Polar Three differs in other ways from Nance's novels: the characters in this book are professionals, interacting professionally, and staying at professional distance, throughout the story. This means the reader doesn't get a huge amount of gooey emotional stuff or personality to connect with. Instead, we're reading about collegiate colleagues working on problems as a well functioning, but somewhat bland team. It can feel a little sterile. Pasqualino must have noticed that problem, so she added two dogs to the story, who basically inject some woofy warmth to proceedings. But I'll be honest, the book lacks human interest. (There is a joker among the characters, but his jokes are the sort of safe and predictable office jests that everyone smiles at out of politeness. Small talk with a smiley at the end.)
Polar Three is a fairly dry novel, in that the book gets very technical and accurate. It feels like watching a Just Planes! video from time to time, as radio contact is covered in full and accurately. At another point, a lengthy part of the novel features detailed aircraft maintenance. As aviation enthusiast, I enjoyed much of this, or at least, I did not find it tiresome. I suspect for readers with less fondness for aircraft and flying, the novel is unlikely to be anywhere near as enjoyable.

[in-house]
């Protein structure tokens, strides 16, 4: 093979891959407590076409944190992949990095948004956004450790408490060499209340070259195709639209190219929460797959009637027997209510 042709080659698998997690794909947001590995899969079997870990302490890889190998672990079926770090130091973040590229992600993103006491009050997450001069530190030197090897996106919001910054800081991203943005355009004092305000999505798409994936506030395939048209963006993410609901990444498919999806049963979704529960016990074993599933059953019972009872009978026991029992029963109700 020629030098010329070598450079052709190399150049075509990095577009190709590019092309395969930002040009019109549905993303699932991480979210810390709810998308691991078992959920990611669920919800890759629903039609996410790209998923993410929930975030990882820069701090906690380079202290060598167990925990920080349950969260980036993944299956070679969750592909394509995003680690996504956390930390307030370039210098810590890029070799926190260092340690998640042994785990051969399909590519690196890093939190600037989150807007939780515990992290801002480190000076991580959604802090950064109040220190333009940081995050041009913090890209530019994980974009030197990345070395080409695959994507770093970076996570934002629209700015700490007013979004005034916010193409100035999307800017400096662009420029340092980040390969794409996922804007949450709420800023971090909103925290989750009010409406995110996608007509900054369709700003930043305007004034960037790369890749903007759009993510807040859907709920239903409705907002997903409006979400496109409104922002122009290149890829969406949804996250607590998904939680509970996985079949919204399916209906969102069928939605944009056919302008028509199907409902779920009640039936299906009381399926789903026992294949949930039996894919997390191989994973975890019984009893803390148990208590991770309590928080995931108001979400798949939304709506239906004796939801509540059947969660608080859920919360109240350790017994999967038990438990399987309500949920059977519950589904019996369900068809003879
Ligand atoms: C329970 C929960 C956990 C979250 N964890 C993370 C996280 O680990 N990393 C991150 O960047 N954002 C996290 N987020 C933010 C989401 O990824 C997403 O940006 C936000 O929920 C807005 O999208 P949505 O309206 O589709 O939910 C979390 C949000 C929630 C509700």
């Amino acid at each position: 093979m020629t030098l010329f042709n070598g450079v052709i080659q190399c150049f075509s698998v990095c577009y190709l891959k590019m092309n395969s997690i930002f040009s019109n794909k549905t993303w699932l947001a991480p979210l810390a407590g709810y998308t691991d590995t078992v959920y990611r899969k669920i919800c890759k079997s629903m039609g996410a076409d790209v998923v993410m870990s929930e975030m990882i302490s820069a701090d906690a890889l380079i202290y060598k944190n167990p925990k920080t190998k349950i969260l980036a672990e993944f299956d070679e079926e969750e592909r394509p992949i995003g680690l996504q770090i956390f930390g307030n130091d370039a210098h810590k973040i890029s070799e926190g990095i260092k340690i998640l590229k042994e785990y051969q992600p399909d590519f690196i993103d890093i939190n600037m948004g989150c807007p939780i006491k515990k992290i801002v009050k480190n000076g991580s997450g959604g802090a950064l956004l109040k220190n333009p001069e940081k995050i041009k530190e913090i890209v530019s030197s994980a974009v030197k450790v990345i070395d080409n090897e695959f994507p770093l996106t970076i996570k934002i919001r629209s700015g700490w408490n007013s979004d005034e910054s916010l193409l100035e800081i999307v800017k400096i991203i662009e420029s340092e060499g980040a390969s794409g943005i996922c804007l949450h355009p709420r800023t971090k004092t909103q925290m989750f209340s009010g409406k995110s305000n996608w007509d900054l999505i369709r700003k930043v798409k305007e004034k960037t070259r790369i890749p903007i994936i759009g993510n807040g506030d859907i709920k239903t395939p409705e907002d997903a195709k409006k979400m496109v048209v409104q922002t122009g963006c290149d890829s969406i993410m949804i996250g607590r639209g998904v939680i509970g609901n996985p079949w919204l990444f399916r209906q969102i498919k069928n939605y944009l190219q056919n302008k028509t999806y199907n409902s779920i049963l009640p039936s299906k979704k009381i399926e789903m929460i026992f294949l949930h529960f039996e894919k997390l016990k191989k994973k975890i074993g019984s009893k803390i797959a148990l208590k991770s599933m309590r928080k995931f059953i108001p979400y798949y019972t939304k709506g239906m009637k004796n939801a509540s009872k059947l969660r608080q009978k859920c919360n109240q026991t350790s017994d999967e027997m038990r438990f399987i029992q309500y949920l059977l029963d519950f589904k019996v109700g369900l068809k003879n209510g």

Dry, technical, authentic: Polar Three is an acquired taste, appealing to a niche audience. That said, I liked reading an aviation thriller that put authenticity first. I did not dislike any of the human drama (because there was very little), and I never rolled my eyes in annoyance. I had hoped for a somewhat grittier story of survival against the odds in Arctic ice, but there was something pleasantly mellow about the book, while it still held my attention.
Fellow aviation enthusiasts may well find this book worthwhile, and it earns a lot of kudos by being consistently credible. Not bestseller material, but a book that wannabe pilots can savour.